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2019 Updates to NCCN Clinical Practice Guidelines in Genitourinary Oncology


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The 24th Annual Conference of the National Comprehensive Cancer Network® (NCCN®) was held this past March in Orlando, Florida. Updates to a number of Clinical Practice Guidelines (NCCN Guidelines®) were reported, including three relevant to the field of genitourinary oncology: kidney cancer, prostate cancer, and muscle-invasive bladder cancer.

Kidney Cancer Risk Categorization

Eric Jonasch, MD

Eric Jonasch, MD

Eric Jonasch, MD, Professor in the Department of Genitourinary Oncology at The University of Texas MD Anderson Cancer Center, Houston, and Vice-Chair of the NCCN Kidney Cancer Panel, discussed updates to the kidney cancer clinical practice guidelines. Risk categorization, i.e., good risk, intermediate risk, and poor risk, has been used to identify appropriate first-line therapies for patients, as well as alternative options. In particular, he noted that good risk was now its own risk category, whereas intermediate- and poor- risk categories were now combined. The impact on treatment as identified in the NCCN Clinical Guidelines follows:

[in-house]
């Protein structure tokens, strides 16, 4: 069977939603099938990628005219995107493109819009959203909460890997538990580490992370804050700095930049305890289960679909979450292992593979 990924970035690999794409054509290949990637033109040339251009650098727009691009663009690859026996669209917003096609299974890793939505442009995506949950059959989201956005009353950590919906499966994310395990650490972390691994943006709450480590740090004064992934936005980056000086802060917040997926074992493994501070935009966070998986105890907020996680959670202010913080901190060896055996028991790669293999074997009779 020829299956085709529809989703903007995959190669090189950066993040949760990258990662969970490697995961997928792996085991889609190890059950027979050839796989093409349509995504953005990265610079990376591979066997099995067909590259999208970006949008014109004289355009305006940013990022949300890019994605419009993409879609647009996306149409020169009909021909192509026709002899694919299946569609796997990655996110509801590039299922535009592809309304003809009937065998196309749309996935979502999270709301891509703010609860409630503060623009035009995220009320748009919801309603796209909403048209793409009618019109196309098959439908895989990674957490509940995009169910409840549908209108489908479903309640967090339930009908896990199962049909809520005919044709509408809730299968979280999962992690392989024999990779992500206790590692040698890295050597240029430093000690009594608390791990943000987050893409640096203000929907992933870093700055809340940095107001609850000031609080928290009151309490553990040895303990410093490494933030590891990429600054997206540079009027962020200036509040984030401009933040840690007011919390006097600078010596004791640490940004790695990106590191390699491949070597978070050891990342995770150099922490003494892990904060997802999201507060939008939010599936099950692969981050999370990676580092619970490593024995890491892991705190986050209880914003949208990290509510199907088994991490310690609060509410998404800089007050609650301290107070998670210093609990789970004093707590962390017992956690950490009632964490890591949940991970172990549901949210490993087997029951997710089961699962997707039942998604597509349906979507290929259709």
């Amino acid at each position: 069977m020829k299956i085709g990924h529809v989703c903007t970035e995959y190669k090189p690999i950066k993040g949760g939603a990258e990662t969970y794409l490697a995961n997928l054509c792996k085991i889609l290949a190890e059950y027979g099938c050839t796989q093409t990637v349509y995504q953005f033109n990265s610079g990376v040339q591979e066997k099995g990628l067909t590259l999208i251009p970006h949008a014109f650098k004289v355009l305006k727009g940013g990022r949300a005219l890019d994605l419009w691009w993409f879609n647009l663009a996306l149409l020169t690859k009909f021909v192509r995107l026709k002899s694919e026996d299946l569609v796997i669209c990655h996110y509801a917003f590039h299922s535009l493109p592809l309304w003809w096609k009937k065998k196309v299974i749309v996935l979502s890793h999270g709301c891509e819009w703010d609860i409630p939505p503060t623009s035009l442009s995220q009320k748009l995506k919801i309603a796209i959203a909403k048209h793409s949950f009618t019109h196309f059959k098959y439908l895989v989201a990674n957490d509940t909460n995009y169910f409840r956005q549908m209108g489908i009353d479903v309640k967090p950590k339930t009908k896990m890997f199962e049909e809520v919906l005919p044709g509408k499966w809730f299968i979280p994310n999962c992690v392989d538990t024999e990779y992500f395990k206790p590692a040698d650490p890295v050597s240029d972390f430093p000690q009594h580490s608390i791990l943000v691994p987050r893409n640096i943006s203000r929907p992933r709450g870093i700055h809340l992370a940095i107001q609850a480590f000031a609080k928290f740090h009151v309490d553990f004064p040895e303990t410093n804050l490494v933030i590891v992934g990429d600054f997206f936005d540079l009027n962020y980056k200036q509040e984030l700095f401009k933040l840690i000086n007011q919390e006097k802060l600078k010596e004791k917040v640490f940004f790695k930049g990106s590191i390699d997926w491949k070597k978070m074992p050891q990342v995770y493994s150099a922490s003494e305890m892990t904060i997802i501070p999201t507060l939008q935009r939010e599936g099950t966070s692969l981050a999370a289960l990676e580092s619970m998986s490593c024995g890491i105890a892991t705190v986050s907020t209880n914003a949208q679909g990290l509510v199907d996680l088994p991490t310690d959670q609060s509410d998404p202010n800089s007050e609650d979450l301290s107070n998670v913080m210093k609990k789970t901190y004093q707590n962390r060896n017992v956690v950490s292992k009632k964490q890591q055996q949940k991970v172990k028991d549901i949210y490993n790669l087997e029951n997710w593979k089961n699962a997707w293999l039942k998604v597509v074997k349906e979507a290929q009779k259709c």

• For patients with intermediate- and poor-risk renal cell carcinoma, ipilimumab/nivolumab along with cabozantinib are appropriate treatment options.
  • For patients with good-risk disease, sunitinib and pazopanib can be considered until combinations of immunotherapy agents and tyrosine kinase inhibitors are approved.
  • The combinations of pembrolizumab/axitinib and avelumab/axitinib may become options for all risk groups. [Editor’s note: Both combinations have since received approval from the FDA for the first-line treatment of advanced renal cell carcinoma (April and May 2019, respectively)].

Prostate Cancer

James L. Mohler, MD

James L. Mohler, MD

Emmanuel S. Antonarakis, MD

Emmanuel S. Antonarakis, MD

James L. Mohler, MD, Associate Director for Translational Research, Chief of Inter-Institutional Academics, and Professor of Oncology at Roswell Park Comprehensive Cancer Center, Buffalo, New York, and Emmanuel S. Antonarakis, MD, of The Sidney Kimmel Comprehensive Cancer Center at Johns Hopkins: presented updates to the NCCN Guidelines for Prostate Cancer. These included further refinements in taking a family history, new recommendations for germline and somatic testing, use of androgen receptor blockers up front in men at high risk, advice regarding intermittent vs continuous androgen-deprivation therapy, and consideration of whether to treat the primary tumor in men diagnosed with de novo metastatic prostate cancer. All patients should be tested with next-generation sequencing for the following genes associated with increased incidence and/or aggressiveness of prostate cancer: MLH1, MSH2, MSH6, PMS2, and the homology-directed repair genes BRCA1, BRCA2, ATM, PALB2, and CHEK2.